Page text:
It’s true mandatory bundled payment programs have been criticized for putting heavy burdens on providers, especially low-volume and rural hospitals. Plus, in 2017 many hospitals faced the added pressure of “extreme and uncontrollable circumstances,” i.e., a series of major hurricanes. A voluntary program can relieve some of these pressures by allowing providers more flexibility and choice in how they treat Medicare patients. However, a similar voluntary bundled payment program, launched in 2013, struggled with retention. Paige Minemyer from FierceHealthcare cites a study published in the Journal of the American Medical Association that found only 12 percent of eligible hospitals joined the 2013 voluntary alternative payment model (APM) and 47 percent of those who did join dropped out.
In a bundled payment model, multiple providers and/or healthcare facilities coordinate efforts to complete an episode of care. Once the treatment is complete, providers are paid a lump sum at a set price based on historical costs. A joint replacement surgery, for example, requires precise care coordination between hospitals, rehabilitation centers, skilled nursing facilities, home health agencies and others. If the team delivers the complete episode of care at a cost less than the set price, providers pocket the savings. If not, they absorb the cost. It’s a shared risk.
The clear intent is to move toward value-based payment and better quality of care, but it gets complicated fast. Such risk-based payment models require substantial discipline in treatment protocols and communications processes. Providers need to be ready. Also, patients have a wide range of risks and comorbidities that must be factored in. Managing costs for a patient’s treatment can often be out of a provider’s control, such as a patient refusing to take medication or very high-risk comorbidities exacerbated by patient behaviors. For the payment model to work, every provider team must perform effectively within set cost limits. Success with bundled payment models, whether voluntary or mandatory, comes down to teamwork.
Let’s step back for a minute and talk about how teams can win. I grew up in running-crazy Portland, Oregon, where I experienced teamwork across the episode of a 5K race. In cross country, like golf, the lowest score wins. Team scores correspond to the finishing place of the first five runners from each team. The first-place runner receives one point, the second-place runner two, and so on. The team with the lowest score wins. And no one wins until the first five runners from each team finish the race. This means that even the sixth and seventh runners on a team can win a race by displacing a scoring runner from the other team. Here’s an example. To calculate the score, add up the first five places.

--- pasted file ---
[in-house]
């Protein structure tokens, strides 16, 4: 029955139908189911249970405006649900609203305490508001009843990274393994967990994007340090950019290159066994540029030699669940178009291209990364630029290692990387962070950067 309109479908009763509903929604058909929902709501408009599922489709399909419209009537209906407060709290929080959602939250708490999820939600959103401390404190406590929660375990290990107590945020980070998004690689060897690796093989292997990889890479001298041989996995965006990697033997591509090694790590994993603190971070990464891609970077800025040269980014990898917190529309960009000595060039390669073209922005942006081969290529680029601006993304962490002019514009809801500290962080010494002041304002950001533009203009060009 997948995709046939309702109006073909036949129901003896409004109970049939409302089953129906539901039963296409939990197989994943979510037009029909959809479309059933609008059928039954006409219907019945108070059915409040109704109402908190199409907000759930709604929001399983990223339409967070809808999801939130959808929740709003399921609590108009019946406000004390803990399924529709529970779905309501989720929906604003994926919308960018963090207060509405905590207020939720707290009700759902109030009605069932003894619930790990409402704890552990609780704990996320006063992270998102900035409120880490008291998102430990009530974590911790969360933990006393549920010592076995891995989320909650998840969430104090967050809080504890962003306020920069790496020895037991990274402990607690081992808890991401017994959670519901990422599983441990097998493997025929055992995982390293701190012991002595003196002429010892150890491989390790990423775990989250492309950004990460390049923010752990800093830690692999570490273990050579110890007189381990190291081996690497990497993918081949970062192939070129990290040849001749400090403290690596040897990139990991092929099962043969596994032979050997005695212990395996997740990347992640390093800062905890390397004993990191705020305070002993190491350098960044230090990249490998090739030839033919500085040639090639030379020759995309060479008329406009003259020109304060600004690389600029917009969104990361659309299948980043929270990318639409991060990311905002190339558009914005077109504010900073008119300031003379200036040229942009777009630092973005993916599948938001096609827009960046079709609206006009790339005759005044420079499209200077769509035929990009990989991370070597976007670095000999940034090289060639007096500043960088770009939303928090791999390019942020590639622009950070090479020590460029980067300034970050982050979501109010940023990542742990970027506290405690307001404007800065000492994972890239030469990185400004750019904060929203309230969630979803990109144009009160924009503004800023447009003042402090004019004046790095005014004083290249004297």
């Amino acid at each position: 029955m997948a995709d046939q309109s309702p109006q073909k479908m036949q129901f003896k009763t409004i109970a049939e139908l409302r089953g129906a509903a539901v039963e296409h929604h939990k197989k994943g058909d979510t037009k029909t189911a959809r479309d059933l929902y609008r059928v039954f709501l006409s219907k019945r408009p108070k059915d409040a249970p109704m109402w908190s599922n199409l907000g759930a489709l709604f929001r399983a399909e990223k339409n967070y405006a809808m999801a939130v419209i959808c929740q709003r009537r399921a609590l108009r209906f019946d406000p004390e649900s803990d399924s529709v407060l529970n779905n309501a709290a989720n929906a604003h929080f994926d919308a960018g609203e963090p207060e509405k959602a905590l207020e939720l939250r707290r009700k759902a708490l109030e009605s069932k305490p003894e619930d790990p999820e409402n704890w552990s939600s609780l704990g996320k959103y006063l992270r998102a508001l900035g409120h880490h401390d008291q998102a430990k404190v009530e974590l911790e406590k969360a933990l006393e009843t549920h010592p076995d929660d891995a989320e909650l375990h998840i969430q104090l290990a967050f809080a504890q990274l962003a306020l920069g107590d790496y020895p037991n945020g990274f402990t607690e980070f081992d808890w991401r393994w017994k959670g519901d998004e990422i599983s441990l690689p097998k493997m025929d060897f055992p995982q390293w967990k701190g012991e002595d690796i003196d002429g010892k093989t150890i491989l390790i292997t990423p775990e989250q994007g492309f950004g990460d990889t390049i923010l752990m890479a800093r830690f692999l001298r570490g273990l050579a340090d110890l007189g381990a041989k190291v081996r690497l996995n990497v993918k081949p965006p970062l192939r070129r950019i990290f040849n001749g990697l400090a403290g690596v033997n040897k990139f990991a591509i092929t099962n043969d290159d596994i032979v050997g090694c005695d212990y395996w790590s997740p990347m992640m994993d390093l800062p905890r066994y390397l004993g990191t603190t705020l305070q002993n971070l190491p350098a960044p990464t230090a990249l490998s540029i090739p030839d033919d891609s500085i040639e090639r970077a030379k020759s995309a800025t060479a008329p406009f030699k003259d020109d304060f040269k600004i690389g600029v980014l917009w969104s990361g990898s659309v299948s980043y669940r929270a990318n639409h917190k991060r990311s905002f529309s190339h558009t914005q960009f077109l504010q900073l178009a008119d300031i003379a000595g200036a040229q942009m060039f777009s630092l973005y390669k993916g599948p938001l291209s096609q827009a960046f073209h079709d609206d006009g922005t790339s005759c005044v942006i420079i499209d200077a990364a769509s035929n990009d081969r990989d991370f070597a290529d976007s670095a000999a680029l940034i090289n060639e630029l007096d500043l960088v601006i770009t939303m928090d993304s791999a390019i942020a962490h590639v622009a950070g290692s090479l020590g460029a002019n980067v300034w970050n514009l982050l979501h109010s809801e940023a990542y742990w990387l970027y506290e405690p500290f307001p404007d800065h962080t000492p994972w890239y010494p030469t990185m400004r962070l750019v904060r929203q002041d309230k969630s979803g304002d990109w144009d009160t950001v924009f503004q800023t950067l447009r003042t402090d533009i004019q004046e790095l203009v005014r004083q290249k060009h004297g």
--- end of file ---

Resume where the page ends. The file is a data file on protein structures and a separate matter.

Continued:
Sunset High School: 3rd, 4th, 6th, 7th, 8th, 9th, 10th (winning score of 28)
Skyline High School: 1st, 2nd, 5th, 11th, 12th (score of 31)
Even though the Skyline team took first and second places, they still lost the meet because the sixth and seventh runners from the Sunset team beat several of Skyline’s scoring runners. More than once, I was that seventh runner. The coach would point 20 yards ahead of me at a lagging fifth-man opponent and shout: “Cantwell. You gotta pass that guy or we lose!” Every member of the team was part of the win.
Though no analogy is perfect, it helps me to look at bundled payment in a similar way. All teams involved in a complete episode of care are crucial to success. Excellent performance by one or two teams—like the first-place and second-place runners—is not enough to win. Individual teams cannot succeed without the success of the other teams. This is true both in terms of quality patient care and fair reimbursement. Under a fee-for-service model, if a patient has surgery, payers would separately reimburse the surgeon, the hospital, anesthesiologist and the internist providing follow-up care. This happens as treatment progresses, regardless of individual clinicians’ performance or escalating costs.
In contrast, to succeed under a bundled payment model, every provider team must perform well, within cost limits. A star runner can’t win a cross country meet. Each care team must coordinate with the other teams and make cost-effective care decisions with the entire care episode in mind. All teams share the risk for elements they can’t control—runners slipping in mud on a rainy day or wilting in blazing heat, or severe patient comorbidities or dangerous behaviors. And there is no payment until the entire episode of care is complete. Or until the race is won. Remember that red-faced seventh-position runner sprinting past his opponent just before the finish? The team can’t win without him.